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The Supreme Court...

by Jeremy Hooper

...has declined the organized anti-gays' attempt to stop marriage equality in D.C:

Roberts denies stay of District's same-sex marriage law [WaPo]

Congratulations, D.C.

Get a new hobby, Bishop Harry Jackson.


MORE: Law Dork has more on this, as well as the limited legal options that the far-right has left: To the Highest Court: Anything to Stop Marriage [Law Dork]

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Your thoughts

I am from Oregon and although it wont impact me, I shout out YIPPIE!

Posted by: Michaelmike | Mar 2, 2010 5:37:41 PM

Holy Crap! I'm speechless.

Posted by: Dick Mills | Mar 2, 2010 5:43:41 PM

I'm glad our Supreme Court did not allow the radical anti-gay activists to impose their "religious beliefs" on the citizens of DC. Congratulations, DC!

Posted by: Michael | Mar 2, 2010 6:51:49 PM

I'm looking forward to tell Jan Brown, Governor of Arizona that with marriage equality in DC, my juicy taxbase is moving, never to return :)

Posted by: DN | Mar 2, 2010 10:17:14 PM

@ DN, why move to DC? Why not Iowa?! ;o)

Posted by: Wade MacMorrighan | Mar 2, 2010 11:16:22 PM

Our seven year old has picked up on the news already and is asking when my partner and I are going downtown to get married. Jeez, forget the pressure from my parents ...

The legal battle isn't quite over yet. Even apart from ADF's just-filed section 1983 suit in federal district court (which seems like a loser), there is a second ADF lawsuit that has been pending in the D.C. Court of Appeals (D.C.'s equivalent of a state supreme court) and which will be briefed and argued by summer time. D.C. law has separate "referendum" and "initiative" processes. "Referendum" refers to suspending a law passed by the City Council until the voters get a chance to ratify it. "Initiative" is a process that allows voters to propose a brand-new law. The bad guys here filed separate petitions for each process -- a petition for a referendum to stop the Council's marriage equality law, and a petition for an initiative proposing a new law that would limit marriage to opposite-sex couples.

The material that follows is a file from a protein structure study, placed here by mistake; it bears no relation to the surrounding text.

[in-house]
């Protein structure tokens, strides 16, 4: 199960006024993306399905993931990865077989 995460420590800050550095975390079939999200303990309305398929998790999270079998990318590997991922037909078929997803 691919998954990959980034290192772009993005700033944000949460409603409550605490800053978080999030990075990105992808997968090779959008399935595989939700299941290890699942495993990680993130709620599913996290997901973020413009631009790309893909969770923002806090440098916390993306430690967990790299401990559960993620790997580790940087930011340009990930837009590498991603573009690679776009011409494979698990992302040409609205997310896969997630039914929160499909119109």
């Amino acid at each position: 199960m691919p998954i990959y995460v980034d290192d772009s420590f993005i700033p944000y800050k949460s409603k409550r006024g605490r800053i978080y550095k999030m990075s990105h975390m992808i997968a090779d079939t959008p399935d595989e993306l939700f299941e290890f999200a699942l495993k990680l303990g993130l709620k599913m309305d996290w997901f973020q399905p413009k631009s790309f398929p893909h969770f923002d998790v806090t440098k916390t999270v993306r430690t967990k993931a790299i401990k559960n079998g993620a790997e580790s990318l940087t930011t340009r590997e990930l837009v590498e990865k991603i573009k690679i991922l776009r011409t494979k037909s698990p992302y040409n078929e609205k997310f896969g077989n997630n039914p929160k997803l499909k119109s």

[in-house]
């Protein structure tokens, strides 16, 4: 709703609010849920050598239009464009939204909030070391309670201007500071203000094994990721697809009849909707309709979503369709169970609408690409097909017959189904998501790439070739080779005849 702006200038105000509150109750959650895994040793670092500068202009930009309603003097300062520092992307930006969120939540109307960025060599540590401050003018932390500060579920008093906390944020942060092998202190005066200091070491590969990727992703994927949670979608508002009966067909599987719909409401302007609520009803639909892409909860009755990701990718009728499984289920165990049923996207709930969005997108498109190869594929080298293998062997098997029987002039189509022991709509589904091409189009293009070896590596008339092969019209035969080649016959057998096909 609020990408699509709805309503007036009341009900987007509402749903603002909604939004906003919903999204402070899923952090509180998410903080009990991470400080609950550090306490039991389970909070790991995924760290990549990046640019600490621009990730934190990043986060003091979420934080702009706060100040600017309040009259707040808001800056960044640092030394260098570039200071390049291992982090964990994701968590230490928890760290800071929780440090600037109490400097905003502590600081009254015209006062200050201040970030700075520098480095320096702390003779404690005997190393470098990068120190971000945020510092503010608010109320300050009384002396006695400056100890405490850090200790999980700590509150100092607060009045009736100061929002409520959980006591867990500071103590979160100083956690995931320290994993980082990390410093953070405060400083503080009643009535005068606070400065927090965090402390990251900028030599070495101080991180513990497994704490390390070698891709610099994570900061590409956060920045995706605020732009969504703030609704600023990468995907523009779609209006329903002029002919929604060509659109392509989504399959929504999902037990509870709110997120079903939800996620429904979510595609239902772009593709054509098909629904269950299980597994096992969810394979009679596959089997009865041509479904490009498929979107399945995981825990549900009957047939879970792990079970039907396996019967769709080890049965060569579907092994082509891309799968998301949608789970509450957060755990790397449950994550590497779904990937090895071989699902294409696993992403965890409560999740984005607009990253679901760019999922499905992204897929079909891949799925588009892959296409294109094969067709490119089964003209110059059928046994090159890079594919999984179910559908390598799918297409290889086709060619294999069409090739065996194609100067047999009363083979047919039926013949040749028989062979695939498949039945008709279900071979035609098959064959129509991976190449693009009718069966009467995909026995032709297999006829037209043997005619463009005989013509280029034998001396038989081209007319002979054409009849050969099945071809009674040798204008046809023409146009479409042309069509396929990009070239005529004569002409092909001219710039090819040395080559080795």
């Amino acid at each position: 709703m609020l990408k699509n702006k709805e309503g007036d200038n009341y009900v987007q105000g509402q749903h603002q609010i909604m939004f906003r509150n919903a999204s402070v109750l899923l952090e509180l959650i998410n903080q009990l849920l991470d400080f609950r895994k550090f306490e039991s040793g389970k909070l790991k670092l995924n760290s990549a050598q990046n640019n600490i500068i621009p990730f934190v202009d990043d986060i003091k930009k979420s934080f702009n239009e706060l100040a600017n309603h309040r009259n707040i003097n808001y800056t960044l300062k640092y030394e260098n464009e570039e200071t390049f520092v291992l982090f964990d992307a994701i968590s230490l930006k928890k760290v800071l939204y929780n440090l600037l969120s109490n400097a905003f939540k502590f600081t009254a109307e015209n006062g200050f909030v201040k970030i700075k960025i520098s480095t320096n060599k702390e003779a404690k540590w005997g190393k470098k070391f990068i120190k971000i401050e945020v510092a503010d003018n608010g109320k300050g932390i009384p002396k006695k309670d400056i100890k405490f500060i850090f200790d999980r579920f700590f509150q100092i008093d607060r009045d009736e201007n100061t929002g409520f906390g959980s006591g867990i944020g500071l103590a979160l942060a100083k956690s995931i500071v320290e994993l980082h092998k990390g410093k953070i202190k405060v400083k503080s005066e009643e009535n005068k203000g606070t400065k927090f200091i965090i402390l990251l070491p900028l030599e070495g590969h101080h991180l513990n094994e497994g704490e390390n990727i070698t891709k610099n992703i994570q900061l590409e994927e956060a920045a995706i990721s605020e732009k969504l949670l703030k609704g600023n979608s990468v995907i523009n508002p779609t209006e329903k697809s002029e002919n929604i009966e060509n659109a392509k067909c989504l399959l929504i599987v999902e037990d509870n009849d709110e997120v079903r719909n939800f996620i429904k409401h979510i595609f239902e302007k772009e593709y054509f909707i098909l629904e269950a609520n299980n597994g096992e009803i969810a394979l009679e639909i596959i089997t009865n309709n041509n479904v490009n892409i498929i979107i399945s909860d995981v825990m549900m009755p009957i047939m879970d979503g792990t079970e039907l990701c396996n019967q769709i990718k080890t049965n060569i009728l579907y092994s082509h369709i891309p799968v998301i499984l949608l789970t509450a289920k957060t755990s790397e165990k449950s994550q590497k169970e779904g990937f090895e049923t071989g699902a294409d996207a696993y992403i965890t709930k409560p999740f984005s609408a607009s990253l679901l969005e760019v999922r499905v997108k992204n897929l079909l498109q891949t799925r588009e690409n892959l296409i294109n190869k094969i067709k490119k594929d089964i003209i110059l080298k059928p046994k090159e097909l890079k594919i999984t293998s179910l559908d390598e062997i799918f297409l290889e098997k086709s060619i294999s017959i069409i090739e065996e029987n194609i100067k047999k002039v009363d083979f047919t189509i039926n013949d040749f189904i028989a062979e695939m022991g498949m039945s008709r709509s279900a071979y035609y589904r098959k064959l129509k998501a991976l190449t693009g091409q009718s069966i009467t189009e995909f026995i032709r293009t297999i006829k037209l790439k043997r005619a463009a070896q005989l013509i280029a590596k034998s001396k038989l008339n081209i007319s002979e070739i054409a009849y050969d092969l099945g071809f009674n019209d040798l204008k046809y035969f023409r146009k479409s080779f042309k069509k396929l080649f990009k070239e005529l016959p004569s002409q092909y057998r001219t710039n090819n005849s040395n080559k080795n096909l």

This round was about the request for a referendum. But ADF's case appealing the Board of Election's denial of the petition for the initiative is still pending. Justice Roberts denied ADF's emergency petition to block the marriage equality law precisely because this other lawsuit is still pending, meaning that ADF still has the chance to make all of its legal arguments in court, and if they win that lawsuit, they'll still get their (claimed) right to have a vote -- in other words, they're not harmed by having to wait a little bit.

The upshot is that it's not completely settled yet. And ADF has refined its argument a little bit in that second lawsuit. Before they were just saying that the Board of Elections erred in determining that the petition would result in discrimination and therefore wasn't a proper subject for initiative or referendum. Now they're attacking the underlying election law, saying that where Congress provided for a wide-open initiative and referendum process in D.C., the city council didn't have the power to carve out discriminatory initiatives from that process on its own. That's a tougher argument (even Justice Roberts noted it was plausible in his opinion denying the stay), though I think it's still beatable.

I don't mean to be a downer. I just wanted to fill out the story a little bit because the saga isn't over, and it is theoretically possible that there could be an initiative at some point in the future.

And normally I would say that DN shouldn't choose Iowa over D.C. because midwestern winters suck, but this year's winter here has been abominable.

Posted by: Jon F | Mar 3, 2010 10:12:43 AM

Thanks, Jon F.
So scary and outrageous all this demanding to vote on the civil rights of a MINORITY.

That's the point: a popular vote could only have a singular outcome. And the POINT of that outcome is discrimination.
If anything SCOTUS, if the Prop. 8 decision goes up the chain, this should also be about a majority exacting a tyrannical purpose to this popular vote.

The direct affect to gay people is acute, empirical and undeniable.
There IS no (especially negative) affect on marriage, on married heterosexuals, or the outcomes for gay OR straight people when gay people actually get married.
The opposition has NEVER proven in court the negative outcomes that persuade voters, if not judges. Nor that discrimination towards gay couples protects the integrity of marriage FOR heterosexuals, their children and families.

So the point of discrimination in the first place is rather pointless and an exercise in continuing NEGATIVE circumstances for ONLY gay people, rather than a PRO MARRIAGE justification.
Which IS the point of the opposition pushing so hard for popular voting.
WE know that.

Are'nt judges obligated to perhaps hinge their decision on the Constitutional amendment protecting a minority like gay citizens FROM such a majority and their real agenda?

Posted by: Regan DuCasse | Mar 3, 2010 11:33:33 AM

I totally have nothing against Iowa - Blue Bunny ice cream comes from there! =D

But the reason I'm so excited about DC is because four years ago, my company moved to Phoenix, and as an immigrant, I had to move here or leave the country. It's just that I'd never have left DC if it weren't for our non gay-accomodating immigration laws.

Posted by: DN | Mar 3, 2010 8:06:16 PM

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